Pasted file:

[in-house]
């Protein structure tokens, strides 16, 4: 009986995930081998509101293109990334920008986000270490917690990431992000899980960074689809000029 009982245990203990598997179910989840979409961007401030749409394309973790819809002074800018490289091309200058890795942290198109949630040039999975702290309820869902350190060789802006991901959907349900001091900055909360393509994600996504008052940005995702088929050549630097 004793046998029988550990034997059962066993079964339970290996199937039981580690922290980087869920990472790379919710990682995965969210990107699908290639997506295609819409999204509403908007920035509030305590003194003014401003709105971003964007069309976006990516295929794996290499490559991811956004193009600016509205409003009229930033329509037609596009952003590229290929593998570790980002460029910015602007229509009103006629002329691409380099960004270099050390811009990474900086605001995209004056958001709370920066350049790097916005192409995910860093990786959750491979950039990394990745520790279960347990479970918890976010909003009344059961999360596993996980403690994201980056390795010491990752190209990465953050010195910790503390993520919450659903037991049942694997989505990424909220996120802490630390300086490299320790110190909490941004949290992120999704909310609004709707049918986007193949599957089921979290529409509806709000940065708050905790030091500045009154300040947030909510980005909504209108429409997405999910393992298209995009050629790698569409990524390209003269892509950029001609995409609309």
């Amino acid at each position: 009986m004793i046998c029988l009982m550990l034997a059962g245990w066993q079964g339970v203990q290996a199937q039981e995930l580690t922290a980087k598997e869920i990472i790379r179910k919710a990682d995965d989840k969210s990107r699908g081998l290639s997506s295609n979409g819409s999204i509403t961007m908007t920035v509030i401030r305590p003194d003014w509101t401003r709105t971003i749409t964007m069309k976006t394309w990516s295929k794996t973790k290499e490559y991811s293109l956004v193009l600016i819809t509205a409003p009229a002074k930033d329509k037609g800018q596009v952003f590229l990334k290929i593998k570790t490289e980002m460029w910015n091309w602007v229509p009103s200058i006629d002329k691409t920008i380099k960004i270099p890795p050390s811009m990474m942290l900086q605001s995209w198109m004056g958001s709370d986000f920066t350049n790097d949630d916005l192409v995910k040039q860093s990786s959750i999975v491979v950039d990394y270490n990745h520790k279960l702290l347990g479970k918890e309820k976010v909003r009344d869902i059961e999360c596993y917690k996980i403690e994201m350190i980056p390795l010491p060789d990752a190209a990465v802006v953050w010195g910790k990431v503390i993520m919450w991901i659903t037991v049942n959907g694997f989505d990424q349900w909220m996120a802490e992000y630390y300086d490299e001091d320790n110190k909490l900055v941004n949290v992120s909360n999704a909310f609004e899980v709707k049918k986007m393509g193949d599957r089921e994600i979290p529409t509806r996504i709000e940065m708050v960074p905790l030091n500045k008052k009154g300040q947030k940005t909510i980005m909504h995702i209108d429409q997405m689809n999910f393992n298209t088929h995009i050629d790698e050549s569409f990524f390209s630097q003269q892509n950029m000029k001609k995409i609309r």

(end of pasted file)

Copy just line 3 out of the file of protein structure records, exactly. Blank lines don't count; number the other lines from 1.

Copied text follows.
């Amino acid at each position: 009986m004793i046998c029988l009982m550990l034997a059962g245990w066993q079964g339970v203990q290996a199937q039981e995930l580690t922290a980087k598997e869920i990472i790379r179910k919710a990682d995965d989840k969210s990107r699908g081998l290639s997506s295609n979409g819409s999204i509403t961007m908007t920035v509030i401030r305590p003194d003014w509101t401003r709105t971003i749409t964007m069309k976006t394309w990516s295929k794996t973790k290499e490559y991811s293109l956004v193009l600016i819809t509205a409003p009229a002074k930033d329509k037609g800018q596009v952003f590229l990334k290929i593998k570790t490289e980002m460029w910015n091309w602007v229509p009103s200058i006629d002329k691409t920008i380099k960004i270099p890795p050390s811009m990474m942290l900086q605001s995209w198109m004056g958001s709370d986000f920066t350049n790097d949630d916005l192409v995910k040039q860093s990786s959750i999975v491979v950039d990394y270490n990745h520790k279960l702290l347990g479970k918890e309820k976010v909003r009344d869902i059961e999360c596993y917690k996980i403690e994201m350190i980056p390795l010491p060789d990752a190209a990465v802006v953050w010195g910790k990431v503390i993520m919450w991901i659903t037991v049942n959907g694997f989505d990424q349900w909220m996120a802490e992000y630390y300086d490299e001091d320790n110190k909490l900055v941004n949290v992120s909360n999704a909310f609004e899980v709707k049918k986007m393509g193949d599957r089921e994600i979290p529409t509806r996504i709000e940065m708050v960074p905790l030091n500045k008052k009154g300040q947030k940005t909510i980005m909504h995702i209108d429409q997405m689809n999910f393992n298209t088929h995009i050629d790698e050549s569409f990524f390209s630097q003269q892509n950029m000029k001609k995409i609309r």